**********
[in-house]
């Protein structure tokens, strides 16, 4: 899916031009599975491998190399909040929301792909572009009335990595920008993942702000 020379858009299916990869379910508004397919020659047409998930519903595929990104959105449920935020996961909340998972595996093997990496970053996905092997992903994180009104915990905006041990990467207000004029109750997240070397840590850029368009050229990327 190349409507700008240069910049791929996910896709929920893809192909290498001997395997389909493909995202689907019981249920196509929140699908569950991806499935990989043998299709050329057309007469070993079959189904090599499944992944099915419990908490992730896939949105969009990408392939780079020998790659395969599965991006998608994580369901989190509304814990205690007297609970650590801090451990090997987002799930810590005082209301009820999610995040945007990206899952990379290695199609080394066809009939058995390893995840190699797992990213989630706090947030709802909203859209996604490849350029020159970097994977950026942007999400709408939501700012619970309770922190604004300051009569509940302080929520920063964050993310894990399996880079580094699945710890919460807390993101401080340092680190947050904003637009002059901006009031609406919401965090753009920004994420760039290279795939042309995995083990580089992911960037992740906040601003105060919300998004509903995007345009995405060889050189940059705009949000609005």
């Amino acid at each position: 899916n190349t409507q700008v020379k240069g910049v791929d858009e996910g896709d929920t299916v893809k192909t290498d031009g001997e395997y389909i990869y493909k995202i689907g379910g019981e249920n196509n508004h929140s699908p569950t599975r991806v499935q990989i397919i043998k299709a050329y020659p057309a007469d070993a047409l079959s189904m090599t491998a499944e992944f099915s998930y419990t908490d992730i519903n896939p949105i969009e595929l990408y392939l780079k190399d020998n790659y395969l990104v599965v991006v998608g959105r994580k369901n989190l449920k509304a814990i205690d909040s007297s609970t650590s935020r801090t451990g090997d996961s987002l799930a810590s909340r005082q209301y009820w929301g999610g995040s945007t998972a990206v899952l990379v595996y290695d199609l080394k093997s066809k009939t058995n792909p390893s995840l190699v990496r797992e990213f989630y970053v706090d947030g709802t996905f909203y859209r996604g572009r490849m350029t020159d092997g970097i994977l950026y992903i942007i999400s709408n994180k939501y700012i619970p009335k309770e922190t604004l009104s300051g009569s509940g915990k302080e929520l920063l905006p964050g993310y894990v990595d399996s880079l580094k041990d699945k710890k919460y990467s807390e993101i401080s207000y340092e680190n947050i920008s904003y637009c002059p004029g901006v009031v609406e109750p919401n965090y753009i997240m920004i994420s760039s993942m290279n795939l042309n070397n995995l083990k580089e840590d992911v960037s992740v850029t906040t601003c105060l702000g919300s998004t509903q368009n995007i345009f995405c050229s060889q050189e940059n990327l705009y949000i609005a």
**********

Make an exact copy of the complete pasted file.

[in-house]
């Protein structure tokens, strides 16, 4: 899916031009599975491998190399909040929301792909572009009335990595920008993942702000 020379858009299916990869379910508004397919020659047409998930519903595929990104959105449920935020996961909340998972595996093997990496970053996905092997992903994180009104915990905006041990990467207000004029109750997240070397840590850029368009050229990327 190349409507700008240069910049791929996910896709929920893809192909290498001997395997389909493909995202689907019981249920196509929140699908569950991806499935990989043998299709050329057309007469070993079959189904090599499944992944099915419990908490992730896939949105969009990408392939780079020998790659395969599965991006998608994580369901989190509304814990205690007297609970650590801090451990090997987002799930810590005082209301009820999610995040945007990206899952990379290695199609080394066809009939058995390893995840190699797992990213989630706090947030709802909203859209996604490849350029020159970097994977950026942007999400709408939501700012619970309770922190604004300051009569509940302080929520920063964050993310894990399996880079580094699945710890919460807390993101401080340092680190947050904003637009002059901006009031609406919401965090753009920004994420760039290279795939042309995995083990580089992911960037992740906040601003105060919300998004509903995007345009995405060889050189940059705009949000609005």
């Amino acid at each position: 899916n190349t409507q700008v020379k240069g910049v791929d858009e996910g896709d929920t299916v893809k192909t290498d031009g001997e395997y389909i990869y493909k995202i689907g379910g019981e249920n196509n508004h929140s699908p569950t599975r991806v499935q990989i397919i043998k299709a050329y020659p057309a007469d070993a047409l079959s189904m090599t491998a499944e992944f099915s998930y419990t908490d992730i519903n896939p949105i969009e595929l990408y392939l780079k190399d020998n790659y395969l990104v599965v991006v998608g959105r994580k369901n989190l449920k509304a814990i205690d909040s007297s609970t650590s935020r801090t451990g090997d996961s987002l799930a810590s909340r005082q209301y009820w929301g999610g995040s945007t998972a990206v899952l990379v595996y290695d199609l080394k093997s066809k009939t058995n792909p390893s995840l190699v990496r797992e990213f989630y970053v706090d947030g709802t996905f909203y859209r996604g572009r490849m350029t020159d092997g970097i994977l950026y992903i942007i999400s709408n994180k939501y700012i619970p009335k309770e922190t604004l009104s300051g009569s509940g915990k302080e929520l920063l905006p964050g993310y894990v990595d399996s880079l580094k041990d699945k710890k919460y990467s807390e993101i401080s207000y340092e680190n947050i920008s904003y637009c002059p004029g901006v009031v609406e109750p919401n965090y753009i997240m920004i994420s760039s993942m290279n795939l042309n070397n995995l083990k580089e840590d992911v960037s992740v850029t906040t601003c105060l702000g919300s998004t509903q368009n995007i345009f995405c050229s060889q050189e940059n990327l705009y949000i609005a």